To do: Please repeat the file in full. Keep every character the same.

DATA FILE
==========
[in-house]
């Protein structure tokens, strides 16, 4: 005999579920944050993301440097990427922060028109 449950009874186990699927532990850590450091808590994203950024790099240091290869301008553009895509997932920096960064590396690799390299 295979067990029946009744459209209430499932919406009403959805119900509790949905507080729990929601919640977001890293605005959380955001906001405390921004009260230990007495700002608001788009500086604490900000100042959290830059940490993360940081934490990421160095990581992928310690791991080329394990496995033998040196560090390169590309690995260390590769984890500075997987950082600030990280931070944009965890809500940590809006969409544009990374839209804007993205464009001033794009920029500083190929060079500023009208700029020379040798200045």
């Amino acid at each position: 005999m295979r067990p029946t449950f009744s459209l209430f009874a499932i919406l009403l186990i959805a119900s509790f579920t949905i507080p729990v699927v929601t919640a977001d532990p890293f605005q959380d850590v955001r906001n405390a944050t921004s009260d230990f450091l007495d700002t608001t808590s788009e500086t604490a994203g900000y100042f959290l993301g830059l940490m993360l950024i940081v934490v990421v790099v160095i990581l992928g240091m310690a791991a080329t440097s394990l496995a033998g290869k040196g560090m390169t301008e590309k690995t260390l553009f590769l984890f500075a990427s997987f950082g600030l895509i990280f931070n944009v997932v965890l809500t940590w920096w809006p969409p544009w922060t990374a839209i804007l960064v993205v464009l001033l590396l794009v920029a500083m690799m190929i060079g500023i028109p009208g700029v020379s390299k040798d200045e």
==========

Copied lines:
[in-house]
């Protein structure tokens, strides 16, 4: 005999579920944050993301440097990427922060028109 449950009874186990699927532990850590450091808590994203950024790099240091290869301008553009895509997932920096960064590396690799390299 295979067990029946009744459209209430499932919406009403959805119900509790949905507080729990929601919640977001890293605005959380955001906001405390921004009260230990007495700002608001788009500086604490900000100042959290830059940490993360940081934490990421160095990581992928310690791991080329394990496995033998040196560090390169590309690995260390590769984890500075997987950082600030990280931070944009965890809500940590809006969409544009990374839209804007993205464009001033794009920029500083190929060079500023009208700029020379040798200045």
């Amino acid at each position: 005999m295979r067990p029946t449950f009744s459209l209430f009874a499932i919406l009403l186990i959805a119900s509790f579920t949905i507080p729990v699927v929601t919640a977001d532990p890293f605005q959380d850590v955001r906001n405390a944050t921004s009260d230990f450091l007495d700002t608001t808590s788009e500086t604490a994203g900000y100042f959290l993301g830059l940490m993360l950024i940081v934490v990421v790099v160095i990581l992928g240091m310690a791991a080329t440097s394990l496995a033998g290869k040196g560090m390169t301008e590309k690995t260390l553009f590769l984890f500075a990427s997987f950082g600030l895509i990280f931070n944009v997932v965890l809500t940590w920096w809006p969409p544009w922060t990374a839209i804007l960064v993205v464009l001033l590396l794009v920029a500083m690799m190929i060079g500023i028109p009208g700029v020379s390299k040798d200045e």